British Managers Launch Paid Internships For Black Graduates

By Amber Milne

Britain’s top investment management firms pledged on Monday to offer 100 paid internships to Black graduates in a bid to tackle the “chronic underrepresentation” of Black people in finance.

british fund

The #100blackinterns initiative aims to offer more opportunities to young Black graduates in an industry dominated by white men.

“In over two decades in the City, I have rarely come across anyone who looks like me,” said Dawid Konotey-Ahulu, who co-founded pensions advisory group Redington and helped co-ordinate the internship project.

“We hope other professions will follow suit and have an impact on the representation of Black talent in their own industries.”

A study by consultancy firm Green Park last month found none of the top jobs in Britain’s financial institutions were held by people from racial minorities, while a 2018 study by the think tank New Financial found only 12 Black portfolio managers.

Britain’s financial sector has had to reckon with its racist history in recent months, with both the Bank of England and Lloyds of London apologising for their role in the slave trade and pledging to hire more Black staff.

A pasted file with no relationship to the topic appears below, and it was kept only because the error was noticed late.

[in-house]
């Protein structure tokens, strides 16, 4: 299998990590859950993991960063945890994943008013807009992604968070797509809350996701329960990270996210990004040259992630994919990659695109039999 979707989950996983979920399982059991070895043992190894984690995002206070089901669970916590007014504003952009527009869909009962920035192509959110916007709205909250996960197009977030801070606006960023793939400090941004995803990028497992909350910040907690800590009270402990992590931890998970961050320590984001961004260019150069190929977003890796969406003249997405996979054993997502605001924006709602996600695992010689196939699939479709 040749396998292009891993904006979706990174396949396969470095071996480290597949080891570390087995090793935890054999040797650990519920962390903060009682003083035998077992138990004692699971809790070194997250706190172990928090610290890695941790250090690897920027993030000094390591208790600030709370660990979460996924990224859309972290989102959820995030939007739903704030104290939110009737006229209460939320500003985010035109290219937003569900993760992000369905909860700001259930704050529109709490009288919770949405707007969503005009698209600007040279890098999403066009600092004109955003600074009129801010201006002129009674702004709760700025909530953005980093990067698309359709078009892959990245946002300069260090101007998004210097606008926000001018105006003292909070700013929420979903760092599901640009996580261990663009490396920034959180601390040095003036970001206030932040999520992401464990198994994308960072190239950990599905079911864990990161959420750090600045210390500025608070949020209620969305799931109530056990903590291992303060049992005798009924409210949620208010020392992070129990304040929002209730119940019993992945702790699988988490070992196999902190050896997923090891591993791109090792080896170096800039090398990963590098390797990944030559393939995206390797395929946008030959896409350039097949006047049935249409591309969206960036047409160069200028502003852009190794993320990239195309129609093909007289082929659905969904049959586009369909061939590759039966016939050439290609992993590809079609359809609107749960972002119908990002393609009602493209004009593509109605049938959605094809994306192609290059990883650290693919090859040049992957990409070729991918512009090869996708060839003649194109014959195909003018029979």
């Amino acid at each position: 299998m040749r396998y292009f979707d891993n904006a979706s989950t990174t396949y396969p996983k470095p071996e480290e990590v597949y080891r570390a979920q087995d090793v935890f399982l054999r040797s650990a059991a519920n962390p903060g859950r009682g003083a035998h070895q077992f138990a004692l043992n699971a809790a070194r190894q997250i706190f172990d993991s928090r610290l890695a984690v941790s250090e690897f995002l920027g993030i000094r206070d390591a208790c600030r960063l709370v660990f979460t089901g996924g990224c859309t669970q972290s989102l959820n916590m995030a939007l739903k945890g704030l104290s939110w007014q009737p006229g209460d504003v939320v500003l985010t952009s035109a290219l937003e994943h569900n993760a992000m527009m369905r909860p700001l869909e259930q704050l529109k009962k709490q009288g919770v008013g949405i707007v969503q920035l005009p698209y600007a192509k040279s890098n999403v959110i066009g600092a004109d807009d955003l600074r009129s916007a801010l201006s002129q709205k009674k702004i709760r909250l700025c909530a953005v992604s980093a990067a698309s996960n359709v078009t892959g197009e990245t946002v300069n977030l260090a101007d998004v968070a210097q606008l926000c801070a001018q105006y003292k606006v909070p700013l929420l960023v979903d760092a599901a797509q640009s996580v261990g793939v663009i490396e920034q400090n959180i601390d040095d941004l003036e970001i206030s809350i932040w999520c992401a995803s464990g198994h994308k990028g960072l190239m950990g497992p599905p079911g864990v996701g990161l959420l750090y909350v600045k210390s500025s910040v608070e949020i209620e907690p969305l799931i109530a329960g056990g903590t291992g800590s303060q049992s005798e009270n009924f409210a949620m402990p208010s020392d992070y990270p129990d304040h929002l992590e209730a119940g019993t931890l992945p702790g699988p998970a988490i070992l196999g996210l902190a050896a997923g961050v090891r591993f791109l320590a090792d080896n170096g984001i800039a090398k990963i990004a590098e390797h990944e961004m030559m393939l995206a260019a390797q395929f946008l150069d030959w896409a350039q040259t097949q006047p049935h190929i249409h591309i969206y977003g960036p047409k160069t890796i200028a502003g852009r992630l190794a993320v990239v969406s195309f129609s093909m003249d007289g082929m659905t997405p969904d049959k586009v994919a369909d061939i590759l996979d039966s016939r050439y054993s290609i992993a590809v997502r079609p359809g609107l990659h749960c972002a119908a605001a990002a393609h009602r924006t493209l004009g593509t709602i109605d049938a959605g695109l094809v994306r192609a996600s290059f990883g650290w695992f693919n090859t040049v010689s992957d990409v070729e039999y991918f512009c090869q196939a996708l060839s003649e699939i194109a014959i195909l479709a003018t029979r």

Aggie Mutuma, who works with the British network Black Leaders, said the move should be the “first step of many” in tackling racial inequality.

“I think anything that recognises the disparities that there are in the UK, of which there are many, for Black people at entry-level or senior level is going to be positive,” she told the Thomson Reuters Foundation.

“Hopefully it will be an inspiration for other organisations and industries too.”

Eighty of Britain’s top investment firms including Standard Life Aberdeen, M&G Investments and Fidelity International have pledged to offer at least one paid internship to a Black graduate for six weeks beginning next year.

Pay will vary from firm to firm, but will be no lower than the London Living Wage, set at 10.75 pounds ($14) an hour.

Internship schemes that are unpaid or poorly paid have been blamed in the past for entrenching unequal access to jobs in the capital, where the cost of living is higher than elsewhere.

Source: news.trust.org

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